15. For the foregoing reasons given I am not satisfied that the father engaged in behaviour that coerces or controlled the mother or caused her to be fearful and in particular that he prevented her from keeping connections with her family, friends or culture.
  16. I also accept the father’s evidence as to the issues in dispute which found his concerns about the risk that the mother may not return the children to Australia if she were permitted to take them to the United States. I am satisfied that the maternal grandparents attempted to find a way to remove the mother and L from Australia without the father’s consent and that the mother knew of these plans. I also accept that L had the conversation about overseas travel in the presence of the parents in March and in April 2014.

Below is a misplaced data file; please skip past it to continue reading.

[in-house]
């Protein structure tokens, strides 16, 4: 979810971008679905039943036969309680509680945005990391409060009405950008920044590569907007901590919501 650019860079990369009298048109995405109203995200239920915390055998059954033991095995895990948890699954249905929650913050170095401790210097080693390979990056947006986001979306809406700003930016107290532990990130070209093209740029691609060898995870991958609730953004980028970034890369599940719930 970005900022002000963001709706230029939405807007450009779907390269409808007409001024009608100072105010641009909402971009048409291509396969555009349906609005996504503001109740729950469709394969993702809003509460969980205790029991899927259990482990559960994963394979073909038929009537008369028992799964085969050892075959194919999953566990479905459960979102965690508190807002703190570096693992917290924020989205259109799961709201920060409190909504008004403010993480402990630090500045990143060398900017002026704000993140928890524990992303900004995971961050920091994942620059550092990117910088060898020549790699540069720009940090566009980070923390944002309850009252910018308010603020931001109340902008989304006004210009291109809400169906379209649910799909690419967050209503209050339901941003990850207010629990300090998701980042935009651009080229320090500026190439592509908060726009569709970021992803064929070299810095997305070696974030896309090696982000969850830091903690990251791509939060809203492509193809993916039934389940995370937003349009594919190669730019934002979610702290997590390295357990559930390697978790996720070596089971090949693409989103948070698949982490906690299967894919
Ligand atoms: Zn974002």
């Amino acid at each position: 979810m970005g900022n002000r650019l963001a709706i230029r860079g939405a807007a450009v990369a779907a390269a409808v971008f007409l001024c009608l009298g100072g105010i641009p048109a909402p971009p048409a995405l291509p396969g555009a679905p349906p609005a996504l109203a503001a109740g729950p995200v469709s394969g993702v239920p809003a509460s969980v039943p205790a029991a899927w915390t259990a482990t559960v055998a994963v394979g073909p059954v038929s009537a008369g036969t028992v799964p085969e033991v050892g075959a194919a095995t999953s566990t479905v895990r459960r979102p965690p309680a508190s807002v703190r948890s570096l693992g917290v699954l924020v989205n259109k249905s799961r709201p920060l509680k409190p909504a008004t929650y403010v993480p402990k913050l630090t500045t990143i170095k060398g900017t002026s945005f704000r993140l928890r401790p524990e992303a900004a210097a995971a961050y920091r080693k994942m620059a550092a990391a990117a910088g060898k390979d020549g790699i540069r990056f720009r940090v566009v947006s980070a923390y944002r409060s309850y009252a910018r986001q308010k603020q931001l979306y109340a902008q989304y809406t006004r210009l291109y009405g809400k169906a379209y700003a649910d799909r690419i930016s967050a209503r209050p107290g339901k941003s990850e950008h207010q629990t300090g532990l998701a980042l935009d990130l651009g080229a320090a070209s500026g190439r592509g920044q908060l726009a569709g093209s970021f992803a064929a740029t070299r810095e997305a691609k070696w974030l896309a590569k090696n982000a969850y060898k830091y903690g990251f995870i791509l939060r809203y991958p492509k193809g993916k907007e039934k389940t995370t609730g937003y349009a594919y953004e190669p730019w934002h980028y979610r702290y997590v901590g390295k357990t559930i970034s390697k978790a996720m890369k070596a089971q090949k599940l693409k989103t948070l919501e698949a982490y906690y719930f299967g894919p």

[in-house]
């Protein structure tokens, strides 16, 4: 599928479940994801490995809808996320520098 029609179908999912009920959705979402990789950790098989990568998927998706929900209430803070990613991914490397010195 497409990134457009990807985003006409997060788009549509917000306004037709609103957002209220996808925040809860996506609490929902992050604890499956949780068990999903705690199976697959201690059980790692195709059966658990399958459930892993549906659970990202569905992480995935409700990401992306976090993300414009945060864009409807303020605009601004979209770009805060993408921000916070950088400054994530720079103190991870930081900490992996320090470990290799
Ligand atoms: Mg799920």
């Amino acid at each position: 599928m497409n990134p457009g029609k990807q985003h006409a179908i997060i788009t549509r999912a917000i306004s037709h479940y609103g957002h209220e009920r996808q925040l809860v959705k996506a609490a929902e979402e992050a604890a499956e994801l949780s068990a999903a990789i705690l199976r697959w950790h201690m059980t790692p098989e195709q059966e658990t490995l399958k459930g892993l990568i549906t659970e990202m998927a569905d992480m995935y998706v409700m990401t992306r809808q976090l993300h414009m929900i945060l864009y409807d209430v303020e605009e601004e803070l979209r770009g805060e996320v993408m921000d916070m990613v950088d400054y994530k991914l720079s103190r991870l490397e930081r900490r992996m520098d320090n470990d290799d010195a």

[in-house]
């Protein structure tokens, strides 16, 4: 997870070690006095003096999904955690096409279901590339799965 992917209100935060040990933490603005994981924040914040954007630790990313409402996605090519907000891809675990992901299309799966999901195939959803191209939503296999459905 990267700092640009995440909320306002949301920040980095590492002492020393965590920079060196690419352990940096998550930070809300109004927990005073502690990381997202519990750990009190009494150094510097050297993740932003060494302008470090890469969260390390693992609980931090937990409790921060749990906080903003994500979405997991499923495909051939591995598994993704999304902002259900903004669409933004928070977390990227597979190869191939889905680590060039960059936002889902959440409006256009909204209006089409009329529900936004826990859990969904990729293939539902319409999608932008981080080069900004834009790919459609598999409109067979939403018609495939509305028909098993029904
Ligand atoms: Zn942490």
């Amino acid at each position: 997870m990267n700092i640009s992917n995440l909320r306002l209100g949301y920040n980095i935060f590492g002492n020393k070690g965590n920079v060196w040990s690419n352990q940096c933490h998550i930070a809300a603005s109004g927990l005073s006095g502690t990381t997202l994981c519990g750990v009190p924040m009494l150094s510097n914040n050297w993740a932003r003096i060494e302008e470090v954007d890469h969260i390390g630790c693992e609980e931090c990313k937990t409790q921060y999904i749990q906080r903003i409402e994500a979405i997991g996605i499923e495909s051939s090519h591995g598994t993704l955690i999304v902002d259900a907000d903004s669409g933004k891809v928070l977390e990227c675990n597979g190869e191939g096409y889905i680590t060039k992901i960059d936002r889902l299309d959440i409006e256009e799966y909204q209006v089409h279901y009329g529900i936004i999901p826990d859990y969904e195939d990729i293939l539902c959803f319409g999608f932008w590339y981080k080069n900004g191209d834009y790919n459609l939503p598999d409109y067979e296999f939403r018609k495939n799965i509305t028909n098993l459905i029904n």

17. Although I prefer the father’s evidence over the mother’s as to these issues, I do not make a general finding as to the mother’s credit. In respect to some issues, such as her views on chiropractic, home-schooling, discipline and religious beliefs I found the mother to be open and frank.